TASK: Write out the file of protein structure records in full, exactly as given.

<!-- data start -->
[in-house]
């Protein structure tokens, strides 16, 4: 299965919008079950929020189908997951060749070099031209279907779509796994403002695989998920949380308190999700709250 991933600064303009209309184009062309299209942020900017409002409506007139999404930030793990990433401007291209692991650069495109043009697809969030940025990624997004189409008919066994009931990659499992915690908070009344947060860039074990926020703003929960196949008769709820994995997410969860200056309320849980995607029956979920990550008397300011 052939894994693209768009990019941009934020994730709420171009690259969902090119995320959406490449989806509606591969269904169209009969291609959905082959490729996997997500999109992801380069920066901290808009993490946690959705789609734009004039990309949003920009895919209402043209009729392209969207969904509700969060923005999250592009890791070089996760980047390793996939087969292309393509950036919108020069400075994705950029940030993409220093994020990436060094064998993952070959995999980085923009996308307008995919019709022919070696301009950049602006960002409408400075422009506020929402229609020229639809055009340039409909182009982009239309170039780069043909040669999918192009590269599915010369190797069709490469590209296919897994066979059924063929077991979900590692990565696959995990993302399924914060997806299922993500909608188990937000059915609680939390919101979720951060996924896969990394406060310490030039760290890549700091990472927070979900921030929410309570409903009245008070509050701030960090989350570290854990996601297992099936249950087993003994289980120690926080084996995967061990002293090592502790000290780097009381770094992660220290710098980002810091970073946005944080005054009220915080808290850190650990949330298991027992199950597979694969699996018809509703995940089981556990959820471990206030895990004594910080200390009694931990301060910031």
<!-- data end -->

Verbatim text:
[in-house]
């Protein structure tokens, strides 16, 4: 299965919008079950929020189908997951060749070099031209279907779509796994403002695989998920949380308190999700709250 991933600064303009209309184009062309299209942020900017409002409506007139999404930030793990990433401007291209692991650069495109043009697809969030940025990624997004189409008919066994009931990659499992915690908070009344947060860039074990926020703003929960196949008769709820994995997410969860200056309320849980995607029956979920990550008397300011 052939894994693209768009990019941009934020994730709420171009690259969902090119995320959406490449989806509606591969269904169209009969291609959905082959490729996997997500999109992801380069920066901290808009993490946690959705789609734009004039990309949003920009895919209402043209009729392209969207969904509700969060923005999250592009890791070089996760980047390793996939087969292309393509950036919108020069400075994705950029940030993409220093994020990436060094064998993952070959995999980085923009996308307008995919019709022919070696301009950049602006960002409408400075422009506020929402229609020229639809055009340039409909182009982009239309170039780069043909040669999918192009590269599915010369190797069709490469590209296919897994066979059924063929077991979900590692990565696959995990993302399924914060997806299922993500909608188990937000059915609680939390919101979720951060996924896969990394406060310490030039760290890549700091990472927070979900921030929410309570409903009245008070509050701030960090989350570290854990996601297992099936249950087993003994289980120690926080084996995967061990002293090592502790000290780097009381770094992660220290710098980002810091970073946005944080005054009220915080808290850190650990949330298991027992199950597979694969699996018809509703995940089981556990959820471990206030895990004594910080200390009694931990301060910031």